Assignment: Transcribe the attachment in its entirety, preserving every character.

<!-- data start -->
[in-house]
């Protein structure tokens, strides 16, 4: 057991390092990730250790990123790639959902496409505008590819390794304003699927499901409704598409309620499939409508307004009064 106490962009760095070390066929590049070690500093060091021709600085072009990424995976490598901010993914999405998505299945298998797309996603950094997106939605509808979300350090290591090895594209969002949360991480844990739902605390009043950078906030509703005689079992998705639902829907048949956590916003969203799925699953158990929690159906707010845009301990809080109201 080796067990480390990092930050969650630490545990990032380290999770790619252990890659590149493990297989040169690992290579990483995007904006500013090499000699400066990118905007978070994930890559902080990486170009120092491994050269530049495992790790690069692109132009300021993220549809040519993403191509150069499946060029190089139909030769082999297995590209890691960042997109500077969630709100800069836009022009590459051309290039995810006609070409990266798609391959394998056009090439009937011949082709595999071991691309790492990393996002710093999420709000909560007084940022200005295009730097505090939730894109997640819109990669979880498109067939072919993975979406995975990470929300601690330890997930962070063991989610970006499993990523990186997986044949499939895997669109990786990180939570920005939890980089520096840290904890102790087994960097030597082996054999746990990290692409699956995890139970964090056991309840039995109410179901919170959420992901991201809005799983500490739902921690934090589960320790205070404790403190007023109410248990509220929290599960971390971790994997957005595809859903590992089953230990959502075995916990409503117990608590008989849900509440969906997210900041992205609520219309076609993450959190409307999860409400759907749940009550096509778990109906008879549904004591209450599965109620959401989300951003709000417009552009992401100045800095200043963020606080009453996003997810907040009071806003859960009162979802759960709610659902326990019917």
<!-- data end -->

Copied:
[in-house]
């Protein structure tokens, strides 16, 4: 057991390092990730250790990123790639959902496409505008590819390794304003699927499901409704598409309620499939409508307004009064 106490962009760095070390066929590049070690500093060091021709600085072009990424995976490598901010993914999405998505299945298998797309996603950094997106939605509808979300350090290591090895594209969002949360991480844990739902605390009043950078906030509703005689079992998705639902829907048949956590916003969203799925699953158990929690159906707010845009301990809080109201 080796067990480390990092930050969650630490545990990032380290999770790619252990890659590149493990297989040169690992290579990483995007904006500013090499000699400066990118905007978070994930890559902080990486170009120092491994050269530049495992790790690069692109132009300021993220549809040519993403191509150069499946060029190089139909030769082999297995590209890691960042997109500077969630709100800069836009022009590459051309290039995810006609070409990266798609391959394998056009090439009937011949082709595999071991691309790492990393996002710093999420709000909560007084940022200005295009730097505090939730894109997640819109990669979880498109067939072919993975979406995975990470929300601690330890997930962070063991989610970006499993990523990186997986044949499939895997669109990786990180939570920005939890980089520096840290904890102790087994960097030597082996054999746990990290692409699956995890139970964090056991309840039995109410179901919170959420992901991201809005799983500490739902921690934090589960320790205070404790403190007023109410248990509220929290599960971390971790994997957005595809859903590992089953230990959502075995916990409503117990608590008989849900509440969906997210900041992205609520219309076609993450959190409307999860409400759907749940009550096509778990109906008879549904004591209450599965109620959401989300951003709000417009552009992401100045800095200043963020606080009453996003997810907040009071806003859960009162979802759960709610659902326990019917």